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I SAW THE MOON RISE CLEAR.
I SAW the moon rise clear
O'er hills and vales of snow,
For well my reindeer knew
The gloom that winter cast
How soon the heart forgets!
JOYS THAT PASS AWAY.
Joys that pass away like this,
Is followed by a tear.
The girl whose faithless art
And with it break my heart.
Once, when truth was in those eyes,
For truth, alas! is gone.
LOVE AND THE SUN-DIAL.
YOUNG Love found a Dial once, in a dark shade,
Where man ne'er had wandered nor sunbeam played:
'TIS said-but whether true or not Let bards declare who've seen 'emThat Love and Time have only got
One pair of wings between 'em.
But short the moments, short as bright,
Love takes his turn to-morrow.
The saddest and most trying,
Then is Love's hour to stray;
But there's a nymph-whose chains I feel,
And bless the silken fetterWho knows-the dear one !-how to deal
With Love and Time much better.
And Time for ever wears 'em.
LOVE, MY MARY, DWELLS
LOVE, my Mary, dwells with thee;
Love, my Mary, n'er can roam,
LOVE'S LIGHT SUMMER CLOUD. PAIN and sorrow shall vanish before usYouth may wither, but feeling will last;
All the shadow that e'er shall fall o'er us, Love's light summer-cloud sweetly shall cast.
Oh! if to love thee more Each hour I number o'erIf this a passion be Worthy of thee,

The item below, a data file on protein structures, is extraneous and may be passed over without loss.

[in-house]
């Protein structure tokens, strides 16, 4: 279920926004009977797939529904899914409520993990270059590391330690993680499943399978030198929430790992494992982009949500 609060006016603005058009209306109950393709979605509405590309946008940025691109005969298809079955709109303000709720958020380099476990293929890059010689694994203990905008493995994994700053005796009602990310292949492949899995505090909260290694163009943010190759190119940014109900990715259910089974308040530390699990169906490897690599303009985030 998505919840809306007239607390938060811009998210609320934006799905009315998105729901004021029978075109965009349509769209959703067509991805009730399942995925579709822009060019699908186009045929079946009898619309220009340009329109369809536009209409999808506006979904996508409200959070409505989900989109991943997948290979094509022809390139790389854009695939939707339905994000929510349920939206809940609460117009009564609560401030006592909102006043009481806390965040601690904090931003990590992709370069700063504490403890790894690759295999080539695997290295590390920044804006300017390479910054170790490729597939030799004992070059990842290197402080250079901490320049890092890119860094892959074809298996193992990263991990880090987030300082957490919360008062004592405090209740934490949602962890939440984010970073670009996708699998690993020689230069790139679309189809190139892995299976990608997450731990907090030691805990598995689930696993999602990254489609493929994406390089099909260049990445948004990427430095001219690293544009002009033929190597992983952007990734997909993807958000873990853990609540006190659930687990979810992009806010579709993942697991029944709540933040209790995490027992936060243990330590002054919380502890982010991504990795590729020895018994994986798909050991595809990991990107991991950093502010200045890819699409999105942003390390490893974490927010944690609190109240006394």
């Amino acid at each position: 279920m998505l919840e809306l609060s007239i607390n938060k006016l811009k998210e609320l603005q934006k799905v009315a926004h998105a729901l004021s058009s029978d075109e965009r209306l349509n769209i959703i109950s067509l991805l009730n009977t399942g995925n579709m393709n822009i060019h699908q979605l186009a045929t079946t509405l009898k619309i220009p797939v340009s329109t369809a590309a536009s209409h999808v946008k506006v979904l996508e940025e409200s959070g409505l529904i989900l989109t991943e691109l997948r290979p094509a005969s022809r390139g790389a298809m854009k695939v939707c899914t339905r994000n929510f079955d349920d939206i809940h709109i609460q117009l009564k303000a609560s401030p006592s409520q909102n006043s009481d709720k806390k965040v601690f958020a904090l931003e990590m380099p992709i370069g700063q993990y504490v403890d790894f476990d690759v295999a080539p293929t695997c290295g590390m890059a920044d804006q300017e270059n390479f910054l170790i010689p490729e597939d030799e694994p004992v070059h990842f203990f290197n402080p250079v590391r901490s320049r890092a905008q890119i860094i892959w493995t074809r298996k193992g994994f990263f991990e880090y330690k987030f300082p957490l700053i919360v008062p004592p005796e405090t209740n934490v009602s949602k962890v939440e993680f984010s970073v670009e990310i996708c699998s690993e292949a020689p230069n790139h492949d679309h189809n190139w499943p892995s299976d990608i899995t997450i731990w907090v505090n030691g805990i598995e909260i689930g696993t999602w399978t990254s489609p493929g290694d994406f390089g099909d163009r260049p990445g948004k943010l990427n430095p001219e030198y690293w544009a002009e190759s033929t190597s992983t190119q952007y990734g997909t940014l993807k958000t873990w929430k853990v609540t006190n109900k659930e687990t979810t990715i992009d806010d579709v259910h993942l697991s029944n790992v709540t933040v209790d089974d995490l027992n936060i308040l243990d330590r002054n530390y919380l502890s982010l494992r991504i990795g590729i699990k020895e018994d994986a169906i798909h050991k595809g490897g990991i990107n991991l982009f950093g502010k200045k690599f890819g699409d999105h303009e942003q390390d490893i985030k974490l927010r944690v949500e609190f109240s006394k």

Then be happy, for thus I adore thee. Charms may wither, but feeling shall last:
All the shadow that e'er shall fall o'er thee,
Love's light summer-cloud sweetly shall cast.
Rest, dear bosom! no sorrow shall pain thee,
Sighs of pleasure alone shalt thou steal; Beam, bright eyelid ! no weeping shall stain thee,
Tears of rapture alone shalt thou feel
Oh! if there be a charm
In love, to banish harm-
Then be happy, for thus I adore thee.
All the shadow that e'er shall fall o'e thee,
Love's light summer-cloud sweetly shall cast.
LOVE, WANDERING THROUGH
Of my beloved's hair, Traced every lock with fond delays, And, doting, lingered there. And soon he found 'twere vain to fly; His heart was close confined, And every curlet was a tieA chain by beauty twined.
MERRILY EVERY BOSOM
THE TYROLESE SONG OF LIBERTY.
MERRILY every bosom boundeth,
As the Laird of Salmagundi went
The Salmagundians once were rich,
For, every year, the Revenue1
From their periwinkles larger grew;
5, 6, 7, 8, and 9 and 10,
As the Great Panurge in glory went
But folks at length began to doubt
And see if what we're told be true
But, lord, they found there wasn't a tittle
Of truth in aught they heard before; For they gained by Periwinkles little,
And lost by Locusts ten times more! These Locusts are a lordly breed Some Salmagundians love to feed. Of all the beasts that ever were born, Your Locust most delights in corn; And though his body be but small, To fatten him takes the devil and all!
Nor this the worst, for, direr still, Alack, alack, and well-a-day! Their Periwinkles-once the stay And prop of the Salmagundian till— For want of feeding, all fell ill !
And still, as they thinned and died away,
The Locusts, ay, and the Locusts' Bill,
'Oh fie! oh fie!' was now the cry,
Accented as in Swift's line'Not so a nation's revenues are paid.'
(Twere a libel, perhaps, to mention where),
Came up incog., some winters ago,
To try, for a change, the London air.